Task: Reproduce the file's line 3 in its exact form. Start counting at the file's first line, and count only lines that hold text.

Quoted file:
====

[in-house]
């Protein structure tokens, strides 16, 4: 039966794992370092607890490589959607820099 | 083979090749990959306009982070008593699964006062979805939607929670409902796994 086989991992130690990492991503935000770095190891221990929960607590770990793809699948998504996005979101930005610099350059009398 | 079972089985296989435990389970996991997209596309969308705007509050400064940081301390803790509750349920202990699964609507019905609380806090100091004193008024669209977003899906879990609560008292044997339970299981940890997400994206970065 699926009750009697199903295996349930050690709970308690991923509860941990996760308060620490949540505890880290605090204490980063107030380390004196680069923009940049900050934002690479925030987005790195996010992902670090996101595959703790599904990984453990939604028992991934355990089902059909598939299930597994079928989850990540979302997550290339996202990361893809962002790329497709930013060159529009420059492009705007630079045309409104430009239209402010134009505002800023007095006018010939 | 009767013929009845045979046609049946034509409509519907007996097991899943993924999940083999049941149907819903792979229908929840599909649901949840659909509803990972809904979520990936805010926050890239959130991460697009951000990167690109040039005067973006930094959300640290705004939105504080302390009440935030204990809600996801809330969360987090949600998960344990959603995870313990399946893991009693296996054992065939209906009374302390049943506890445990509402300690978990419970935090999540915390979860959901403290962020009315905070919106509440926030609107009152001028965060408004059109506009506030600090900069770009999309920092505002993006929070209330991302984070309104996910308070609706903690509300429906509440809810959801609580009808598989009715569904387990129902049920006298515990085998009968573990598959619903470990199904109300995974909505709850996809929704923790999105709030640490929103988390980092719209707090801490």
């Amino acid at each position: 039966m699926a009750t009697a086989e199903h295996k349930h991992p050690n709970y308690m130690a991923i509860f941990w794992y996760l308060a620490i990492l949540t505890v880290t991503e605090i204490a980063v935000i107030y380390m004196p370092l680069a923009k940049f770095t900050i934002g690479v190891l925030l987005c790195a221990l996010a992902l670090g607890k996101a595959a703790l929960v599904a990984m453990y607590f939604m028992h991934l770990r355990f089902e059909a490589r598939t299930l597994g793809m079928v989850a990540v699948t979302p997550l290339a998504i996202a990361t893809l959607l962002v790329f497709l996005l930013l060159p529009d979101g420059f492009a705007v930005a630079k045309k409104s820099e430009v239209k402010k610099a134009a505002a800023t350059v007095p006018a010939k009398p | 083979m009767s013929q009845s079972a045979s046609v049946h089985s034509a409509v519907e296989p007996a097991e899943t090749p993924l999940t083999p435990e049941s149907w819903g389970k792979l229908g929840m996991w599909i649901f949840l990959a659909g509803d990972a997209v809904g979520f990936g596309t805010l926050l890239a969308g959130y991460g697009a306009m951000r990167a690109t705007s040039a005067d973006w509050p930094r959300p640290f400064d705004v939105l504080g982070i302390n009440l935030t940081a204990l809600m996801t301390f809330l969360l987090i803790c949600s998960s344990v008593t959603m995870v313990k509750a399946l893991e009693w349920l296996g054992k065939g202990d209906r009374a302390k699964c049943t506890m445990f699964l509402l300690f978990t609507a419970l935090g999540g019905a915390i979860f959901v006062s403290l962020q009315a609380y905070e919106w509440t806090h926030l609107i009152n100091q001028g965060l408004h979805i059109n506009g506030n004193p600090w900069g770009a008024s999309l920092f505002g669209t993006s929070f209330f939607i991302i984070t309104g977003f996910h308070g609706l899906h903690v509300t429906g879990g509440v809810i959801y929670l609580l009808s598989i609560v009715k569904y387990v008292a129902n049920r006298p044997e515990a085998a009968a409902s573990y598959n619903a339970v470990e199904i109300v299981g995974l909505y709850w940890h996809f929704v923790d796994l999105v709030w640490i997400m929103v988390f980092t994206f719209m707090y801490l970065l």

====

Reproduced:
């Amino acid at each position: 039966m699926a009750t009697a086989e199903h295996k349930h991992p050690n709970y308690m130690a991923i509860f941990w794992y996760l308060a620490i990492l949540t505890v880290t991503e605090i204490a980063v935000i107030y380390m004196p370092l680069a923009k940049f770095t900050i934002g690479v190891l925030l987005c790195a221990l996010a992902l670090g607890k996101a595959a703790l929960v599904a990984m453990y607590f939604m028992h991934l770990r355990f089902e059909a490589r598939t299930l597994g793809m079928v989850a990540v699948t979302p997550l290339a998504i996202a990361t893809l959607l962002v790329f497709l996005l930013l060159p529009d979101g420059f492009a705007v930005a630079k045309k409104s820099e430009v239209k402010k610099a134009a505002a800023t350059v007095p006018a010939k009398p | 083979m009767s013929q009845s079972a045979s046609v049946h089985s034509a409509v519907e296989p007996a097991e899943t090749p993924l999940t083999p435990e049941s149907w819903g389970k792979l229908g929840m996991w599909i649901f949840l990959a659909g509803d990972a997209v809904g979520f990936g596309t805010l926050l890239a969308g959130y991460g697009a306009m951000r990167a690109t705007s040039a005067d973006w509050p930094r959300p640290f400064d705004v939105l504080g982070i302390n009440l935030t940081a204990l809600m996801t301390f809330l969360l987090i803790c949600s998960s344990v008593t959603m995870v313990k509750a399946l893991e009693w349920l296996g054992k065939g202990d209906r009374a302390k699964c049943t506890m445990f699964l509402l300690f978990t609507a419970l935090g999540g019905a915390i979860f959901v006062s403290l962020q009315a609380y905070e919106w509440t806090h926030l609107i009152n100091q001028g965060l408004h979805i059109n506009g506030n004193p600090w900069g770009a008024s999309l920092f505002g669209t993006s929070f209330f939607i991302i984070t309104g977003f996910h308070g609706l899906h903690v509300t429906g879990g509440v809810i959801y929670l609580l009808s598989i609560v009715k569904y387990v008292a129902n049920r006298p044997e515990a085998a009968a409902s573990y598959n619903a339970v470990e199904i109300v299981g995974l909505y709850w940890h996809f929704v923790d796994l999105v709030w640490i997400m929103v988390f980092t994206f719209m707090y801490l970065l």